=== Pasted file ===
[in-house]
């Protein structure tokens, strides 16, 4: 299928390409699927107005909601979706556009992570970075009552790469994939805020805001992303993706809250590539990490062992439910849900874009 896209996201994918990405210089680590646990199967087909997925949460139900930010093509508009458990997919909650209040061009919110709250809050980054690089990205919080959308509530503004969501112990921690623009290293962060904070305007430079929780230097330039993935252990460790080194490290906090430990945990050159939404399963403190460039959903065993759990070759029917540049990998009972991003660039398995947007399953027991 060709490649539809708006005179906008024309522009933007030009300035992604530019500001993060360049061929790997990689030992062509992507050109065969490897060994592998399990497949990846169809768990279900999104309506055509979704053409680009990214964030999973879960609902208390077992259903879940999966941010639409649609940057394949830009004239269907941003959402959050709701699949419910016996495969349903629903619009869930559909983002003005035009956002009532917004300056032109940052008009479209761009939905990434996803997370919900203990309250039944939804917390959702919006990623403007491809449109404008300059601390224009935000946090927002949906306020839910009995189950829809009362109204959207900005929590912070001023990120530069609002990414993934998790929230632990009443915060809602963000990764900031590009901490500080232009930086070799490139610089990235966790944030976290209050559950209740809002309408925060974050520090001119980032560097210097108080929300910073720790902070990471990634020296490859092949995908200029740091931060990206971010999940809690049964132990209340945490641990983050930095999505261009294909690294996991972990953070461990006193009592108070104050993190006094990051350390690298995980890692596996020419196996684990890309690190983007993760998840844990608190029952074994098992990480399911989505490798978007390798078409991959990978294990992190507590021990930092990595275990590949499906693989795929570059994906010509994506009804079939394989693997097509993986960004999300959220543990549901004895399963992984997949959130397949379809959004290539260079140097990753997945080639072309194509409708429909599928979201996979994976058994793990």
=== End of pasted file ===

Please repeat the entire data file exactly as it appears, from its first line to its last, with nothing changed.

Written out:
[in-house]
């Protein structure tokens, strides 16, 4: 299928390409699927107005909601979706556009992570970075009552790469994939805020805001992303993706809250590539990490062992439910849900874009 896209996201994918990405210089680590646990199967087909997925949460139900930010093509508009458990997919909650209040061009919110709250809050980054690089990205919080959308509530503004969501112990921690623009290293962060904070305007430079929780230097330039993935252990460790080194490290906090430990945990050159939404399963403190460039959903065993759990070759029917540049990998009972991003660039398995947007399953027991 060709490649539809708006005179906008024309522009933007030009300035992604530019500001993060360049061929790997990689030992062509992507050109065969490897060994592998399990497949990846169809768990279900999104309506055509979704053409680009990214964030999973879960609902208390077992259903879940999966941010639409649609940057394949830009004239269907941003959402959050709701699949419910016996495969349903629903619009869930559909983002003005035009956002009532917004300056032109940052008009479209761009939905990434996803997370919900203990309250039944939804917390959702919006990623403007491809449109404008300059601390224009935000946090927002949906306020839910009995189950829809009362109204959207900005929590912070001023990120530069609002990414993934998790929230632990009443915060809602963000990764900031590009901490500080232009930086070799490139610089990235966790944030976290209050559950209740809002309408925060974050520090001119980032560097210097108080929300910073720790902070990471990634020296490859092949995908200029740091931060990206971010999940809690049964132990209340945490641990983050930095999505261009294909690294996991972990953070461990006193009592108070104050993190006094990051350390690298995980890692596996020419196996684990890309690190983007993760998840844990608190029952074994098992990480399911989505490798978007390798078409991959990978294990992190507590021990930092990595275990590949499906693989795929570059994906010509994506009804079939394989693997097509993986960004999300959220543990549901004895399963992984997949959130397949379809959004290539260079140097990753997945080639072309194509409708429909599928979201996979994976058994793990």